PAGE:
“The benefit of [Article 33(1)] may not, however, be claimed by a refugee whom there are reasonable grounds for regarding as a danger to the security of the country in which he [or she] is, or who, having been convicted by a final judgement of a particularly serious crime, constitutes a danger to the community of that country.”
There are many militant groups related to Rohingya like Arakan Rohingya Salvation Army, which are active across many countries like Myanmar and suspicion of their affiliation to such militant Group cannot be ruled out while granting asylum. Rohingya are illegal immigrants entered in India through Bangladesh, eventually reaching New Delhi and dispersing to other parts of the country like Jammu & Kashmir. New Delhi’s response, though initially accepting of Rohingya refugees, has since stoked fear of terrorism and militancy.
UNHCR is acting like a Surrogate State. It is an International Organization operating in Indian and conducting RSD process, notwithstanding that It cannot take the role of the Union Government. They are here to supplement Government, not to supplant the Government of India.
In Indian Context, Federalism and Implication of Refugee law if at law government will strive to make a law because each state has their own limitations. For instance, considering the travel route of Rohingya in India, once they crossed the international border from Myanmar enters into Bangladesh and thereafter enters into India and travel and resides in many states such as West Bengal to Uttar Pradesh to New Delhi and eventually to Jammu & Kashmir. It is difficult for each state to provide them durable solution and protection in each state where ever they travel and resides.
The deportation of Rohingya by the Government of India is not unreasonable and does not infringe their Right to equality. In deciding these types of cases “Proportionality test” laid down by the Hon’ble Supreme Court is predominant. While deciding proportionality of any act/law passed by the Government, the Court requires to test it on 4 limbs as follows:
1. Is the State pursuing a legitimate aim?
2. Are the means used to achieving this aim reasonable or suitable?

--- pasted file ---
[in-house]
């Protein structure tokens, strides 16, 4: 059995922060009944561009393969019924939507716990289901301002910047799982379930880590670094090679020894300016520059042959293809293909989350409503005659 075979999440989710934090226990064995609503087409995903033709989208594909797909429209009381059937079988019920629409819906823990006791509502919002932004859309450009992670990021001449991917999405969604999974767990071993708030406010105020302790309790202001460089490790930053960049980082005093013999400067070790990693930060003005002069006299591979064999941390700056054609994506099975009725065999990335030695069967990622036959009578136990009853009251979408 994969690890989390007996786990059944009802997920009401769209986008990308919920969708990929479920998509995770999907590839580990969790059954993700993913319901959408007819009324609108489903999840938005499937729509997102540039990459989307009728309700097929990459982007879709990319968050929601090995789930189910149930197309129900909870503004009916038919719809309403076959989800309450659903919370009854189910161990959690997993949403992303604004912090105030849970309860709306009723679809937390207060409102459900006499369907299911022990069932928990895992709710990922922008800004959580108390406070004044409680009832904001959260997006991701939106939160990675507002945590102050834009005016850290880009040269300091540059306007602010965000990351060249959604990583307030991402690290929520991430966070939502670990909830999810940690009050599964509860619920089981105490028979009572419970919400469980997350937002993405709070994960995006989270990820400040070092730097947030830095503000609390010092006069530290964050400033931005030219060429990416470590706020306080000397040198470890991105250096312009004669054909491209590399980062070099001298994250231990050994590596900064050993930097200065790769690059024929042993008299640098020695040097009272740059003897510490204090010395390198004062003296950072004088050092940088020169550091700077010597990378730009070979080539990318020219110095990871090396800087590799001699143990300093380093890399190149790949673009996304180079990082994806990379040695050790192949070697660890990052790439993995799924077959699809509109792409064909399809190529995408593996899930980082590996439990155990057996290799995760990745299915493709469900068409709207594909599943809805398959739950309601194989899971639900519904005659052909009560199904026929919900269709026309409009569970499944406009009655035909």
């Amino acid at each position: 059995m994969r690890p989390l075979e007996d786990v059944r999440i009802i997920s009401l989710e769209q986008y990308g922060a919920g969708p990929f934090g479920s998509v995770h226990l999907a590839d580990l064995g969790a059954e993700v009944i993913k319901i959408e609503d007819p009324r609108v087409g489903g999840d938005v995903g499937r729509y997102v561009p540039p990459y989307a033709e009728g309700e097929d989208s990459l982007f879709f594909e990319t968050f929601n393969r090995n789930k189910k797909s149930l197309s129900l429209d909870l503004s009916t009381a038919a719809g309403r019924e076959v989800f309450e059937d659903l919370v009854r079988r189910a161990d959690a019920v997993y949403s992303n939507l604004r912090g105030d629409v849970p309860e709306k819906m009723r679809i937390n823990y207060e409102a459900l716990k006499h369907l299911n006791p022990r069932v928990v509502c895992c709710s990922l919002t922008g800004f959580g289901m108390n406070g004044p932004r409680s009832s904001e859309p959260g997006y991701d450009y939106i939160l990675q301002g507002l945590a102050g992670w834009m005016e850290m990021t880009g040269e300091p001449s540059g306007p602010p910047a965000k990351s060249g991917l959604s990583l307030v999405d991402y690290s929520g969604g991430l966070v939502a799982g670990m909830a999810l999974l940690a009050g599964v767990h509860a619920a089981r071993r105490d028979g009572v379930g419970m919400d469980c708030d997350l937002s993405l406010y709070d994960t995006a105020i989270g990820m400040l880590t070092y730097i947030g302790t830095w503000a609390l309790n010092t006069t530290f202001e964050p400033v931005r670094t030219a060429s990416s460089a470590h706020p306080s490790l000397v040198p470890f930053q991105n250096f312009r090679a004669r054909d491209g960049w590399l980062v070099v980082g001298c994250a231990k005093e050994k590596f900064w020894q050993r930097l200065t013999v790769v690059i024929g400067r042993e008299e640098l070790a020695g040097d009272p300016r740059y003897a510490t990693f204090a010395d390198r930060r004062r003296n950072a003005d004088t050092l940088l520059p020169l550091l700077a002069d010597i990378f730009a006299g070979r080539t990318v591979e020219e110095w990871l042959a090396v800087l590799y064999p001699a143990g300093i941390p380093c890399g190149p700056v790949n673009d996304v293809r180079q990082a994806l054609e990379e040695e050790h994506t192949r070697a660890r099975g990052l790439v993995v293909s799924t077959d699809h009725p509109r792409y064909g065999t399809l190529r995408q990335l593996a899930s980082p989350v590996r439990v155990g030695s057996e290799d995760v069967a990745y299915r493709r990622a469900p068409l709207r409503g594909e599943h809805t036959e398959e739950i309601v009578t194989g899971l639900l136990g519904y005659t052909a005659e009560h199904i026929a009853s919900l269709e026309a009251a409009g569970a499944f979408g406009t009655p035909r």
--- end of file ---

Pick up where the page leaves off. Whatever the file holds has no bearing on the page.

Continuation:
3. Is there a less intrusive way to achieve the State objective?
4. Balancing the State Objective on the one hand with the importance of the right and the extent of the intrusion on the right on the other.
The Government’s measure to deport is to protect national security, which by itself is a legitimate Aim. Further on the 2nd limbs of the Proportionality test, the Association of the Rohingyas with various terrorist and militant groups cannot be ruled out. They are also linked with extremist Islamic factions, ‘who want to achieve their ulterior motives in India by flaring up communal and sectarian Violence in Sensitive areas of this Country. So, the Action of Government has reasonable nexus between the means employed and the aim sought. As far as the third limbs of this test is concerned, the burden lies on the person claiming the infringement of rights to introduce the alternative for analysing whether a measure is least intrusive. It is further submitted that on fourth limbs that any right of an individual cannot override National Interest. In the light of the above, the Government of India should continue to Identify and verify Rohingya and deport them to their country of origin. It is also recommended that the Ministry of home Affairs should conduct RSD Interviews of all Asylum seekers including Rohingya. The Identification and Verification process must be carried out only by the Government of India and not by the UNHCR.
Pankaj Kumar is a Former Expert on Mission to the UNHCR and Gautam Jha is AOR Supreme Court of India